The French Connection

The French Connection is an impressive movie in many regards. Garnering a whole host of awards upon its release, including 5 Oscars (Best Picture, Best Direct, Best Actor, Best Editing, Best Screenplay), and launching the career of Gene Hackman, it will also go down in cinema history as boasting one of, if not the most impressive car chase sequences ever captured. And what makes this scene so special is not fancy explosions or high wire stunts (of which there really isn’t any), but rather the fact that it was completely real.

Director William Friedkin received no permission from the city, nobody in the neighbourhood was notified about the scene, and the only preparation was a police siren placed in the car. The entire thing was shot in a single take, as they were literally trying to outrace the police who were probably on their way to arrest them. None of the driving is scripted at all, and as the car narrowly misses pedestrians, you can see the stunt driver clenching his steering-wheels with bone-white knuckles.

That’s because those really are real life pedestrians! That part where Gene Hackman hits another car and careens off? That was just some innocent guy on his way to work that morning!

Crazy, I tell ya!

*Unfortunately it seems almost impossible to find this clip online, much less an embeddable version of it, so click the image below to take you to the best I could do

Last Updated: June 14, 2012


  1. Oldvideogamer

    June 14, 2012 at 14:04

    Bullet except no substitute. No music, bad continuity, hub cap flies into the camera, 70s porno music kicks in at the end and the sound of that growling FORD makes my loin tingle just thinking about it.

    Mix that in with the polo necked Steve and you have the greatest 10minute car chase of all time PERIOD.


    • Oldvideogamer

      June 14, 2012 at 14:10

      Oh and another thing that is very important is the camera was mounted so you can feel…you get that? FEEL the chase.

      Not that Bourn Identity crap when the camera man is having an epileptic fit every 2 seconds. I hate that shit:( The less camera takes the better.

      Deathproof is a close second;)


      • Kervyn Cloete

        June 14, 2012 at 14:56

        Well, the difference is that Bullit is a car scene with some action, whereas Bourne is an action sequence using cars. Well, at least, I’d like to think so 🙂

        Besides, different strokes and all that. Some people consider Vanishing Point to be one of the best as well, but I just never took a liking to it.


      • Slade Boender

        June 14, 2012 at 15:16

        Im going to have to side with you on this in a big way, but some unwarranted suggestions… Matrix, Bourne, Mad Max. More surprised theres no Transporter and i’ll probably get shot for this but GI Joe did have one of the biggest budgets/most cars destroyed, for their car chase and just that fact alone should get commendation. Then again maybe im just a classless bastard but be that as it may LOL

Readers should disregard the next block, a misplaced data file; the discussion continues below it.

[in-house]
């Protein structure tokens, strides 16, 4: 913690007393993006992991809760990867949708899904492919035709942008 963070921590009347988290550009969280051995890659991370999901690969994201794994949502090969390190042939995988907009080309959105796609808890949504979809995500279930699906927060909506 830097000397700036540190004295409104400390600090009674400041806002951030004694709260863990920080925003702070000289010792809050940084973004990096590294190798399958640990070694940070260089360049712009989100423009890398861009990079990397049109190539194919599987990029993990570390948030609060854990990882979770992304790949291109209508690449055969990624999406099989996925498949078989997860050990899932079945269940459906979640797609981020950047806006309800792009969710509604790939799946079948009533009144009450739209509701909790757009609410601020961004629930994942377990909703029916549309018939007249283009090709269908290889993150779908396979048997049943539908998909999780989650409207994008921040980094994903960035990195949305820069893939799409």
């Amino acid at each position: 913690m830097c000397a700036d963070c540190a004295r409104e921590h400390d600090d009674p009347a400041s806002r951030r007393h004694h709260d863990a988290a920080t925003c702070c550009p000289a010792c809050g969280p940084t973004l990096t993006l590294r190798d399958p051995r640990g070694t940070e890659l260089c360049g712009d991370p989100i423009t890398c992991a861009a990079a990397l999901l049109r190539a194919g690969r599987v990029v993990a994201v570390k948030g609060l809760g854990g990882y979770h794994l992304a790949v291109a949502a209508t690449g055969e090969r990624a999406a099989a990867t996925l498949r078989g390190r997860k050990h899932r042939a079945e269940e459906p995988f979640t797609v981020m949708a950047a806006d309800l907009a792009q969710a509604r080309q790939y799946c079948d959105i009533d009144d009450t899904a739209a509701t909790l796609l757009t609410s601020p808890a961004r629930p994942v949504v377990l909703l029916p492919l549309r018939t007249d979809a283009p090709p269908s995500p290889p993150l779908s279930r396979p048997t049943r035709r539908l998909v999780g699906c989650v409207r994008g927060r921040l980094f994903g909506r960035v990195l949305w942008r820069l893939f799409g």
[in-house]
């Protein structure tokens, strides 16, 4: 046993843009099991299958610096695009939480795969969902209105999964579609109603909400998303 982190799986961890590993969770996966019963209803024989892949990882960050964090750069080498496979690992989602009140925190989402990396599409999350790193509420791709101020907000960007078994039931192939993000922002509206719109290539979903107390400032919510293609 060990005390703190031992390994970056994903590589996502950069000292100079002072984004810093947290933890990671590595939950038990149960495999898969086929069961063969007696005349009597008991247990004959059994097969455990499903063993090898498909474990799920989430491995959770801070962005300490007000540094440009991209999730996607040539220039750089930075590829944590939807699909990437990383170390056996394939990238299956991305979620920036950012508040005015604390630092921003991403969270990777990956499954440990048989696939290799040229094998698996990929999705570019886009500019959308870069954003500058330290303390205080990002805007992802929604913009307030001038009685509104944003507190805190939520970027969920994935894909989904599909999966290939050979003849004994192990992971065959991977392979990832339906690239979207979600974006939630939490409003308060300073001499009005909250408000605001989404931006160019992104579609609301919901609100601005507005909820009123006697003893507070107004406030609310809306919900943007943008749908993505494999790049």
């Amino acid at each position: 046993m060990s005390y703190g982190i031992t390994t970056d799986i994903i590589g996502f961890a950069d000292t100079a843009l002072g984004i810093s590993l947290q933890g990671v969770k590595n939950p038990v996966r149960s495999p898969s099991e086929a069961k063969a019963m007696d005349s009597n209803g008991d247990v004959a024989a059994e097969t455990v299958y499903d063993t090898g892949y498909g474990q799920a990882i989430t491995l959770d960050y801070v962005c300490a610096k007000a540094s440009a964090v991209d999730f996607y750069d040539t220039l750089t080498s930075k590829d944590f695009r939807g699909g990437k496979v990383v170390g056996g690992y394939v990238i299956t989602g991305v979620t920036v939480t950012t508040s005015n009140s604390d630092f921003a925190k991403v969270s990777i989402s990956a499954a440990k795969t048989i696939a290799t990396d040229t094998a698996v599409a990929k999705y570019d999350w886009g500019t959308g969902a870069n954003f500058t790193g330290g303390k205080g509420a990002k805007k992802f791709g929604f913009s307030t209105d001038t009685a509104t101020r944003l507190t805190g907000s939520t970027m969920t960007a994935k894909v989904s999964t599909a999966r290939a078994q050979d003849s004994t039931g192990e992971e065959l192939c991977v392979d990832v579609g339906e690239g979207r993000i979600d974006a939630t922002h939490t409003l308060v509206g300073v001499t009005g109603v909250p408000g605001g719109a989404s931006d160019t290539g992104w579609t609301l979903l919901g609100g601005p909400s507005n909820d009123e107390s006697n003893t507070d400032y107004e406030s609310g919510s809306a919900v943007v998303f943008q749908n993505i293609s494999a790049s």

I dont think you can have an objective “best ten” list anyways, but fairly pleased to see Bullitt, but even more so by the inclusion of the Blues Brothers


  2. Geoffrey Tim

    June 14, 2012 at 14:07

    Was going to come here and throw all my toys around if that scene from Bullit wasn’t in. You’re safe, for now. 


  3. Nathan Horne

    June 14, 2012 at 14:16

    I also like the chase scene at the end of Death Proof (but I’m sure it gets all it’s shots from Bullit, Vanishing Point and many other car movies.

    I recently watched Drive and also really liked the car chase in the middle of the movie. Very realistic.

    Cool list!


    • James Francis

      June 14, 2012 at 15:31

      I thought Drive was a missed opportunity. It had greatness in it, but never quite went all the way.


  4. Kervyn Cloete

    June 14, 2012 at 15:09

    There was a problem with the video for Duel, but it should be sorted now.


  5. James Francis

    June 14, 2012 at 15:38

    Two thumbs for Gone In 60 Seconds. People always name the other films on this list (the exception being Duel – nice touch), but never this classic. You’re right – it’s a poor movie, especially with some scenes where they just shot people doing stuff and added dialogue over it as a narration. 

    But then you reach the halfway mark and BANG! – arguably the best car chase scene ever filmed. They wrecked an insane amount of cars in that. The crash in the Cadillac dealership was real and expensive. So was the one where he clips the pole – that put Halicki in hospital for six months. 

    Bullitt is a close contender, but no movie has come close to matching that fantastic piece of car-chase porn. If anything its poor story and such are telling that all Halicki wanted was a serious car chase film. He paid for it, made it and changed chase scenes forever. 

    But not a single racing-themed movie? How about giving Grand Prix an honourable mention?


    • Kervyn Cloete

      June 14, 2012 at 15:57

      Yeah, as soon as I started on this, I realized that I kind of shot myself in the foot when I decided to do just 10.
       My “Honourable Mentions” list would have been a whole other post on it’s own: Grand Prix, Death Proof, To Live and Die in LA, Cannonball Run, Terminator 2, The Italian Job (original), Dead Pool, The Seven Ups, Smokey and the Bandit etc etc.


  6. Pravesh Valab

    June 14, 2012 at 15:53

    Why was Smokey and the Bandit not in here.

    I’m kidding